Keep eating normally unless your doctor instructs you otherwise.
What should I do if I forget a dose?
It’s critical to take each dose as prescribed. To make up for a missing dose, do not take a second one.
What side effects can this medication cause?
There may be negative effects from dasabuvir, ombitasvir, paritaprevir, and ritonavir. If any of these symptoms are severe or do not go away, let your doctor know right once:
- Having trouble falling or staying asleep
- Muscles cramping
Certain adverse effects can be very harmful. Call your doctor right away if you encounter any of these signs or any of the ones in the IMPORTANT CAUTION section.
- Skin turning crimson
- Weariness or little energy
Further negative effects could be brought on by ritonavir, dasabuvir, ombitasvir, and paritaprevir. If you experience any strange issues while taking this medicine, contact your doctor right away.
You or your doctor can submit a report to the Food and Drug Administration’s (FDA) MedWatch Adverse Event Reporting programme online or by phone if you have a serious side event (1-800-332-1088).
What should I know about storage and disposal of this medication?
Keep this medication tightly packed in the carton it was packaged in and out of the reach of children. Keep it away from excessive heat and moisture at room temperature (not in the bathroom). Till you’re ready to take them, keep the tablets in the daily dose pack that the manufacturer has provided.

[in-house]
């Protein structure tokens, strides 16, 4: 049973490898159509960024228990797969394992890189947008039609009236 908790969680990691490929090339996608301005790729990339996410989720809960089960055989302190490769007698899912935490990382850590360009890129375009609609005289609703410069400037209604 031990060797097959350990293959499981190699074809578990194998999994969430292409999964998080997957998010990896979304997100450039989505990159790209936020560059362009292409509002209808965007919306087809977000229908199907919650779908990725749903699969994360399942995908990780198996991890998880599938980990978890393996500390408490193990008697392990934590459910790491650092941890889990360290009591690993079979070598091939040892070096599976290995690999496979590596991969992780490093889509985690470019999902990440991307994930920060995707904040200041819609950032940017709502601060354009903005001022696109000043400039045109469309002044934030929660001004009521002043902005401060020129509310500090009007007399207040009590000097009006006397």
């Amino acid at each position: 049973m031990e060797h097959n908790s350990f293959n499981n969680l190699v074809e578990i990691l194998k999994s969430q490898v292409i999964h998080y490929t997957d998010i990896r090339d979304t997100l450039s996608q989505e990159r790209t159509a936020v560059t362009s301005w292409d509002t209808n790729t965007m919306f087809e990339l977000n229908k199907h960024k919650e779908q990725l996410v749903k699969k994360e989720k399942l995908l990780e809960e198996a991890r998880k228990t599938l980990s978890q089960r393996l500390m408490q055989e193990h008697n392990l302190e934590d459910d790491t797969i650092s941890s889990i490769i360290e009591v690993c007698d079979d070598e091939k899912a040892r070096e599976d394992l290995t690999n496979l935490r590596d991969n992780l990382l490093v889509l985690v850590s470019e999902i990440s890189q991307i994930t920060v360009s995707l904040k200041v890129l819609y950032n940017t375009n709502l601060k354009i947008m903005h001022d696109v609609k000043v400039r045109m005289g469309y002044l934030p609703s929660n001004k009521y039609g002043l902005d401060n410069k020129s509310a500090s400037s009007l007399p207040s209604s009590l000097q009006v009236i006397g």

All medications should be kept out of the sight and reach of children, as many of the containers (such as weekly pill containers and those for eye drops, lotions, patches, and inhalers) are not child-resistant and are simple for small children to open. Always lock safety caps and put the medication in a secure spot right away, up high and out of young children’s sight and reach, to prevent poisoning. http://www.upandaway.org
Unused prescriptions must be disposed of carefully to prevent pets, kids, and other people from ingesting them. You should not, however, dispose of this medication in the toilet. Instead, utilising a medicine take-back programme is the easiest approach to get rid of your medication. To find out about take-back programmes in your area, speak with your pharmacist or the garbage/recycling department in your city. If you do not have access to a take-back programme, see the FDA’s Safe Disposal of Medications website at http://goo.gl/c4Rm4p for additional information.
In case of emergency/overdose
Call the poison control hotline at 1-800-222-1222 in the event of an overdose. Moreover, information can be found online at https://www.poisonhelp.org/help. Call 911 right once if the person has collapsed, experienced a seizure, is having difficulty breathing, or cannot be roused.
What other information should I know?
No one else should take your medication. Any queries you may have regarding prescription refills should be directed to your chemist.
You should keep a written record of every medication you take, including any over-the-counter (OTC) items, prescription drugs, and dietary supplements like vitamins and minerals. This list should be brought with you whenever you see a doctor or are admitted to the hospital. You should always have this information with you in case of emergencies.
- Viekira XR® (as a combination product containing Dasabuvir, Ombitasvir, Paritaprevir, and Ritonavir)